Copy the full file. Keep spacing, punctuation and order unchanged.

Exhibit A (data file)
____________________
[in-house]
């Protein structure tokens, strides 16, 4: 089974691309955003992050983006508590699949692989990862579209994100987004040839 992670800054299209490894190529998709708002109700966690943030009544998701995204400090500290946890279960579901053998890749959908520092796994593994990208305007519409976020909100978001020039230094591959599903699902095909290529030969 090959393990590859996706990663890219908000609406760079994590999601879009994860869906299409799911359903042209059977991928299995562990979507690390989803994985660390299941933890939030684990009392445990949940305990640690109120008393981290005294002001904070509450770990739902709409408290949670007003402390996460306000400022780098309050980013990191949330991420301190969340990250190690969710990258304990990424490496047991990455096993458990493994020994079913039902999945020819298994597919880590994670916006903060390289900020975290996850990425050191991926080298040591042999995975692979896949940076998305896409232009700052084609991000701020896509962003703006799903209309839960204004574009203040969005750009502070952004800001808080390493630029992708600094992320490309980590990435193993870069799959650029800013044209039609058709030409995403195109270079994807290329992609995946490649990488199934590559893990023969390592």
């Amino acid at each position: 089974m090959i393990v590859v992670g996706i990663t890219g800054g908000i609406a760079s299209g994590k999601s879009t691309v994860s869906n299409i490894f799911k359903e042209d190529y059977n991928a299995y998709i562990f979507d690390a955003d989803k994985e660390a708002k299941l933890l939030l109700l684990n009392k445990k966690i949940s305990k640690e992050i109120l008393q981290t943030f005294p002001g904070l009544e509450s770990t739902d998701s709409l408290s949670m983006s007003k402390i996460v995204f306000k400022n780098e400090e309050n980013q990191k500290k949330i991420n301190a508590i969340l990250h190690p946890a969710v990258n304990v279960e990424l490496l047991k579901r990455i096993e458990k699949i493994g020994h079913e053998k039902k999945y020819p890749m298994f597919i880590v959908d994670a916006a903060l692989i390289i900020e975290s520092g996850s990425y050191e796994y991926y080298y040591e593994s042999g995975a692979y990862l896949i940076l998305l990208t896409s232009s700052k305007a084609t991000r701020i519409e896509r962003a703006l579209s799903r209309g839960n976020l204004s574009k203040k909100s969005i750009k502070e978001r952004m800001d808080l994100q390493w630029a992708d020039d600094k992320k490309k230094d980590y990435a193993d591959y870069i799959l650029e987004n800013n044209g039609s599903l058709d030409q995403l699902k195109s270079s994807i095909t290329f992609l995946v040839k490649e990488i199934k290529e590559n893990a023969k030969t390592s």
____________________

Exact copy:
[in-house]
């Protein structure tokens, strides 16, 4: 089974691309955003992050983006508590699949692989990862579209994100987004040839 992670800054299209490894190529998709708002109700966690943030009544998701995204400090500290946890279960579901053998890749959908520092796994593994990208305007519409976020909100978001020039230094591959599903699902095909290529030969 090959393990590859996706990663890219908000609406760079994590999601879009994860869906299409799911359903042209059977991928299995562990979507690390989803994985660390299941933890939030684990009392445990949940305990640690109120008393981290005294002001904070509450770990739902709409408290949670007003402390996460306000400022780098309050980013990191949330991420301190969340990250190690969710990258304990990424490496047991990455096993458990493994020994079913039902999945020819298994597919880590994670916006903060390289900020975290996850990425050191991926080298040591042999995975692979896949940076998305896409232009700052084609991000701020896509962003703006799903209309839960204004574009203040969005750009502070952004800001808080390493630029992708600094992320490309980590990435193993870069799959650029800013044209039609058709030409995403195109270079994807290329992609995946490649990488199934590559893990023969390592």
């Amino acid at each position: 089974m090959i393990v590859v992670g996706i990663t890219g800054g908000i609406a760079s299209g994590k999601s879009t691309v994860s869906n299409i490894f799911k359903e042209d190529y059977n991928a299995y998709i562990f979507d690390a955003d989803k994985e660390a708002k299941l933890l939030l109700l684990n009392k445990k966690i949940s305990k640690e992050i109120l008393q981290t943030f005294p002001g904070l009544e509450s770990t739902d998701s709409l408290s949670m983006s007003k402390i996460v995204f306000k400022n780098e400090e309050n980013q990191k500290k949330i991420n301190a508590i969340l990250h190690p946890a969710v990258n304990v279960e990424l490496l047991k579901r990455i096993e458990k699949i493994g020994h079913e053998k039902k999945y020819p890749m298994f597919i880590v959908d994670a916006a903060l692989i390289i900020e975290s520092g996850s990425y050191e796994y991926y080298y040591e593994s042999g995975a692979y990862l896949i940076l998305l990208t896409s232009s700052k305007a084609t991000r701020i519409e896509r962003a703006l579209s799903r209309g839960n976020l204004s574009k203040k909100s969005i750009k502070e978001r952004m800001d808080l994100q390493w630029a992708d020039d600094k992320k490309k230094d980590y990435a193993d591959y870069i799959l650029e987004n800013n044209g039609s599903l058709d030409q995403l699902k195109s270079s994807i095909t290329f992609l995946v040839k490649e990488i199934k290529e590559n893990a023969k030969t390592s």